|Reproduction and Life Cycle|
The mating season for common seals in Ireland starts in July and runs until August. Males become more aggressive at this time with fights for dominance occurring underwater. Males may lose a lot of their body weight at this time due to strenuous competing with neck wounds from bits being a common injury. Courtship and mating occurs underwater with females mating with only the strongest bulls. Males will use vocalizations to attract breeding females. Once pregnant the gestation period lasts for eleven months with a single pup born in June on land at the breeding ground. Pups are born well developed with fur coats and the ability to swim and dive within a few hours of birth. Pups weigh up to 6kg when born and are fed on their mother’s fatty nutrient rich milk for one month, by this time the pups can have doubled in weight. Pups will remain with their mothers for the duration of the weaning period as she alone will provide parental care for her offspring. After one month the pup may be able to fend for itself and the mother will begin mating again in the sea. There can be a high rate of mortality for pups in their first year from disease or if they do not learn to hunt for themselves within the short period they are with their mothers. Most common seals will not reach sexual maturity until they are 5 years old. Females of this species tend to live longer than males with a maximum lifespan of 32 years, males can reach up to 26 years old which may be due to the stresses caused by the mating season each year.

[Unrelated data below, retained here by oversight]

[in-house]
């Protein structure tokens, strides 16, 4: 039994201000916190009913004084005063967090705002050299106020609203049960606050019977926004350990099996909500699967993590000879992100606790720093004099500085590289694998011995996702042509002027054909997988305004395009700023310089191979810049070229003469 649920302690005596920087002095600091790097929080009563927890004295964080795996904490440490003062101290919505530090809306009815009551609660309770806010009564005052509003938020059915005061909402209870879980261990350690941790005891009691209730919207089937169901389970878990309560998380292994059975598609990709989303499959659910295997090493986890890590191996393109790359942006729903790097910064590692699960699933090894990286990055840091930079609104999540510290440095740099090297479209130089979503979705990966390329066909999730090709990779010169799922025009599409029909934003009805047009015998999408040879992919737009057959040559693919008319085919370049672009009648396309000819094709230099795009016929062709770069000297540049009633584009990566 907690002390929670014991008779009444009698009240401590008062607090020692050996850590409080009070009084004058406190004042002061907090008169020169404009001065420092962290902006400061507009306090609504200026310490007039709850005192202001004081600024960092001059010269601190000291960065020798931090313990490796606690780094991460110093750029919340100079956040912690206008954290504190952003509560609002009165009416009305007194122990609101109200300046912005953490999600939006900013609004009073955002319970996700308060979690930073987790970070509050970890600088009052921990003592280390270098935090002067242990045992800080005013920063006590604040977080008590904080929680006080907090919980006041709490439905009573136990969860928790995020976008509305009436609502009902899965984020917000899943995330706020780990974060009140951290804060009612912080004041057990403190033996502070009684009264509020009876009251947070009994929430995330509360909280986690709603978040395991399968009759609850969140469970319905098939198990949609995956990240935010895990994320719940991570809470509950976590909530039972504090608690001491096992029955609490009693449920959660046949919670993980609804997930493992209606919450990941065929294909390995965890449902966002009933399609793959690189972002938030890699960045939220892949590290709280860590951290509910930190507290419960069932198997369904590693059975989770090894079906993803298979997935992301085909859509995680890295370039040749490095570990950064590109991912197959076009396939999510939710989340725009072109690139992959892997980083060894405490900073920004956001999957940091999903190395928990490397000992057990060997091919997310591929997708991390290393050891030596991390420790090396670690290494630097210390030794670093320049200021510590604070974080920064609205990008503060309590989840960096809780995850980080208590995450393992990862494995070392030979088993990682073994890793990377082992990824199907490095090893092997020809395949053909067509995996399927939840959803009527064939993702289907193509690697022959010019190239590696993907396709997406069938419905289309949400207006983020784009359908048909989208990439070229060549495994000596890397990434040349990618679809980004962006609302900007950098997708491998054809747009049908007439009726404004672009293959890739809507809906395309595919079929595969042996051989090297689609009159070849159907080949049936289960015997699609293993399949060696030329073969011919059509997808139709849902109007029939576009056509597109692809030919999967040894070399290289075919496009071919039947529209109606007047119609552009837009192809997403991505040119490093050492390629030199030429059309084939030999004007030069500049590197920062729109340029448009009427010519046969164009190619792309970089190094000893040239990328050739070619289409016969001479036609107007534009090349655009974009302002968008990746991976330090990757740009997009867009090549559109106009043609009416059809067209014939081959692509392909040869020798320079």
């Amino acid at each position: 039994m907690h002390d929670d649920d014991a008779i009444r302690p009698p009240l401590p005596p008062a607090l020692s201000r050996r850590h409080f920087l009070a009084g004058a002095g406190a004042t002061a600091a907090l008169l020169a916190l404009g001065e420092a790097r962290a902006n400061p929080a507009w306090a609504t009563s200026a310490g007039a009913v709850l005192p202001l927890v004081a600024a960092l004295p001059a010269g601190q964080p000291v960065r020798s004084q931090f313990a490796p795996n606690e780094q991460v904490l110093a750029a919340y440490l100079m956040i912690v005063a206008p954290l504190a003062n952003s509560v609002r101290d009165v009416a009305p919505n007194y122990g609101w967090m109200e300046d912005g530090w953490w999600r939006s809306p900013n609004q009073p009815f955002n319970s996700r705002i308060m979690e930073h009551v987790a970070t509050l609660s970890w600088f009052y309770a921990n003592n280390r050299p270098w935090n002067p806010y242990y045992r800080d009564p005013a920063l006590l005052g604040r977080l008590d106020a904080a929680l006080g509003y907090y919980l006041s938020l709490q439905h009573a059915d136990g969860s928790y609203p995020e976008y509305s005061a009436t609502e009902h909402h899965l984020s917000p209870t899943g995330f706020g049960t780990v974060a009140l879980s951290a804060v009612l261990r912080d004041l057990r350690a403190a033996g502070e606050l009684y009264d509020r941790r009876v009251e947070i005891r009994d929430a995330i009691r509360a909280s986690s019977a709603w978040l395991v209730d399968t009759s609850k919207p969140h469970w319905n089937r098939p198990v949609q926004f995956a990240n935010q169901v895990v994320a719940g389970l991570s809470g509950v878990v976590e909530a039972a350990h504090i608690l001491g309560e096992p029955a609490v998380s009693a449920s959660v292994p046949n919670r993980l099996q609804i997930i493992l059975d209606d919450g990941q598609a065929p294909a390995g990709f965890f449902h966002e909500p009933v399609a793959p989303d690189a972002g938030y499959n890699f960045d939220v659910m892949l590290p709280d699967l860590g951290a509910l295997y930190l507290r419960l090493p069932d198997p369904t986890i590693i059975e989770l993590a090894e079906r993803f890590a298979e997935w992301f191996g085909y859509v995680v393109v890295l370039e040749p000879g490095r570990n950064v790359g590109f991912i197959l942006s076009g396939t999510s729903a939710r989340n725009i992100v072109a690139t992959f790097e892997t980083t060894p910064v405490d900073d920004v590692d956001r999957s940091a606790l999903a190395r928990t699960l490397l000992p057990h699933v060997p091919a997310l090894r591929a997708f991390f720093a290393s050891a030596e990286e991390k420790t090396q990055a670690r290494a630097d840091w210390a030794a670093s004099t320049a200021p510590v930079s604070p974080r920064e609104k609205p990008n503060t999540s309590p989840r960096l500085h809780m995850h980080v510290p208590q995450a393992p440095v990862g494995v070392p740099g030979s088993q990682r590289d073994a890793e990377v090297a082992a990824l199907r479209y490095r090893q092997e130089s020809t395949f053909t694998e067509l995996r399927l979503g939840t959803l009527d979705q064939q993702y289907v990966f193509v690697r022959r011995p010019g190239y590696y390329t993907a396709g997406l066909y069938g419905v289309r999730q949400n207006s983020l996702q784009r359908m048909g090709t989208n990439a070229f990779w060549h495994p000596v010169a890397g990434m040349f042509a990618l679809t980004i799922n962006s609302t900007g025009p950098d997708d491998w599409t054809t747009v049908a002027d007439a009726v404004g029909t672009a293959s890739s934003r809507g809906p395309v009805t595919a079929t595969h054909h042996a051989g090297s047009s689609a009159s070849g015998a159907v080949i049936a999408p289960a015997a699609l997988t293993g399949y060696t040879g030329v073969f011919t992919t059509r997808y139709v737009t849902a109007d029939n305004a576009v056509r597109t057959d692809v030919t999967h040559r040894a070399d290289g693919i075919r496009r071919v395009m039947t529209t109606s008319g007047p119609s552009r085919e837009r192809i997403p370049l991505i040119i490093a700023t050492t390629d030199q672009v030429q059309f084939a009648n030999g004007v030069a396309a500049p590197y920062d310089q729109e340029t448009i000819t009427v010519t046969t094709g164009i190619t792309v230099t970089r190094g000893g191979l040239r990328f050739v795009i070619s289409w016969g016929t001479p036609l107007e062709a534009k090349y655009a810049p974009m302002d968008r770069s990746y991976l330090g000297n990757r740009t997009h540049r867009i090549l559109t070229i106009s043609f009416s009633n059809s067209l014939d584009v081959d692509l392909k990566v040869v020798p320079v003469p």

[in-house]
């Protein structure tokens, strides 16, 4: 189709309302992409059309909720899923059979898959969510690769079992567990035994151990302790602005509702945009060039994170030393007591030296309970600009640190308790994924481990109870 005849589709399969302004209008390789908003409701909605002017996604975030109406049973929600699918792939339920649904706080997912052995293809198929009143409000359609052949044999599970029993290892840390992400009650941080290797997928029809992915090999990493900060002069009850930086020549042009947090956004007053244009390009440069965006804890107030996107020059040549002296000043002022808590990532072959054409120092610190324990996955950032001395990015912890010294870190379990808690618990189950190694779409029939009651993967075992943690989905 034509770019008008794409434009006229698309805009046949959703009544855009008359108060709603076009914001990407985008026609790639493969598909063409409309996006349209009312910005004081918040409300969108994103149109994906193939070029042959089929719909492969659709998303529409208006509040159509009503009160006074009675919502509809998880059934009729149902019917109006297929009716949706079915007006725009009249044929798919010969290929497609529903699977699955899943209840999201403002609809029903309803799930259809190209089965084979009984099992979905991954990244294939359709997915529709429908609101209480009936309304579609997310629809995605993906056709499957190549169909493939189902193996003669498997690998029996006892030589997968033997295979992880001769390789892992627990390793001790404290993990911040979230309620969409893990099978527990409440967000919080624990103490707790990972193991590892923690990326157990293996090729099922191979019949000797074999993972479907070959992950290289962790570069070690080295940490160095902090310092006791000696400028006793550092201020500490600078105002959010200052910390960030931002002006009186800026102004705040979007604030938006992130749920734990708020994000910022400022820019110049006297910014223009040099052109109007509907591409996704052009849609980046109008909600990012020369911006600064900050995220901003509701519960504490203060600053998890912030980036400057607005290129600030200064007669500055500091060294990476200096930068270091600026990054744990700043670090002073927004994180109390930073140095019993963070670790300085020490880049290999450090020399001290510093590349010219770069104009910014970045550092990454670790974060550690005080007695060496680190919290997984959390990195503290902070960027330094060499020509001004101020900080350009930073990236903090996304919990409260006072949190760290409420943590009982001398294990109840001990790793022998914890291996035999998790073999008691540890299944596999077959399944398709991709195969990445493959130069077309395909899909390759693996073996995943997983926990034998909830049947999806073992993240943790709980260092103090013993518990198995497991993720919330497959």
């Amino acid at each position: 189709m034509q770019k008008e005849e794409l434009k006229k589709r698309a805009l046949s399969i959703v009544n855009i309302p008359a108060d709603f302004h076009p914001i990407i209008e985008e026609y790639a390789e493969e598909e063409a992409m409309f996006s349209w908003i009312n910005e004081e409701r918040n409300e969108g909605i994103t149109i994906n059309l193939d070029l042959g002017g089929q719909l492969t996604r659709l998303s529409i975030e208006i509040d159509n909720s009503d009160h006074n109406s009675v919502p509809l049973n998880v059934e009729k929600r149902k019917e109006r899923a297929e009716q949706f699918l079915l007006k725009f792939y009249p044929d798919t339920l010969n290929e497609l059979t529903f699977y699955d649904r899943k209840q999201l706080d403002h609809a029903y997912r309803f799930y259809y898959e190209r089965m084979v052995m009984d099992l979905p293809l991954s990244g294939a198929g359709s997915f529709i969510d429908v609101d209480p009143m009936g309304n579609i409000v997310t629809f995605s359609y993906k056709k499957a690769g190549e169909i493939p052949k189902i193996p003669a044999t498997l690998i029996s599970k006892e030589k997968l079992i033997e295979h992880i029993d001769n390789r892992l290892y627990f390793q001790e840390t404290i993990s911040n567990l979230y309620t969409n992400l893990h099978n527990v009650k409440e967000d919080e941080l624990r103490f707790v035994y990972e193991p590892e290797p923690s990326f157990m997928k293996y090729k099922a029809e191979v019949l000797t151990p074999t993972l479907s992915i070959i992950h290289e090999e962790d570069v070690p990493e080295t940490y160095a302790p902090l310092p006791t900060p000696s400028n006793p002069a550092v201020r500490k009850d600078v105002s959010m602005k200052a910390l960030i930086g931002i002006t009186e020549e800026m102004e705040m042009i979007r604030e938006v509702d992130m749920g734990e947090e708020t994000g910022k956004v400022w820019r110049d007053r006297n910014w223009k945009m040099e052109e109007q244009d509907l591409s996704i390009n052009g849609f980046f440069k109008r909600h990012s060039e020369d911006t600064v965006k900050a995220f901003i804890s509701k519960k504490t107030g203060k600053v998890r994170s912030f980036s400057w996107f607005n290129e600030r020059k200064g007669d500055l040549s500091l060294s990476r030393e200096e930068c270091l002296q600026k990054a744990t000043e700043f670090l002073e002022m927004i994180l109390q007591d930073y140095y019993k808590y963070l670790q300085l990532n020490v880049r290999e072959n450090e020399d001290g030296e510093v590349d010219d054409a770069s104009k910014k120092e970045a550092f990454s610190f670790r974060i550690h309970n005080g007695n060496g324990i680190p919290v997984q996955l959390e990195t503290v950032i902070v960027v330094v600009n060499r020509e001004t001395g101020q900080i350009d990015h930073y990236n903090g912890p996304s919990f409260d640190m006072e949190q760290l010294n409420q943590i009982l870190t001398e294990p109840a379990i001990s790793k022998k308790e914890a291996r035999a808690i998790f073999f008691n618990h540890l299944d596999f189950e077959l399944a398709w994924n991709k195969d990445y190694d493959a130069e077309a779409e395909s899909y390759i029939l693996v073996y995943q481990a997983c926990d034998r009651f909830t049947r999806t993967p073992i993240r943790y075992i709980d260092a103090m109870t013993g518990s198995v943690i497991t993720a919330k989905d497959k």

Like all seal species the common seal is believed to have originated from an otter like mammal between 15 and 20 million years ago. The species is now globally widespread with a total worldwide population estimated to be in the region of 500,000 individuals. The common seal species is concentrated in the northern hemisphere on land areas in the Atlantic and Pacific oceans. There are also populations in the North Sea and Baltic sea areas. The common seal is now the most widespread species of the Pinniped family which includes walruses, seals and sea lions. In the waters around the British coast there are estimated to be a population of over 100,000 common seals. In Ireland the common seal is mainly concentrated in counties along the western seaboard which can provide sheltered calm waters and have access to sandy rest areas. The current Irish population has been estimated to contain around 5,000 individuals.
The common seal has few natural predators in Irish waters. Man is still the main cause of seal deaths. They were for centuries hunted for their fur and meat which resulted in a huge decline in their numbers throughout their range by the 19th century. Seal hunting has been made illegal in most parts of the world but their increasing numbers can bring them into conflict with fishermen who can legally shoot seals which are found close to their nets. Disturbance of breeding and resting sites by the presence of humans can have a serious effect on a seal colony’s lifecycle. Common seals are less likely to haul out of the water if they detect human presence in an area. Pups and breeding grounds may be abandoned if they are continually disturbed. Natural causes of common seal deaths come from disease outbreaks in colonies and the losses of mature males during the breeding season. There is also a high natural mortality rate for pups in their first year of life.
Decreasing water quality of Irish seas may result in a future decline of common seal numbers as some chemicals like PCBs can accumulate in the environment and affect the population’s reproduction rate. The Irish common seal population should continue to grow since this species is now protected under international, European and Irish law.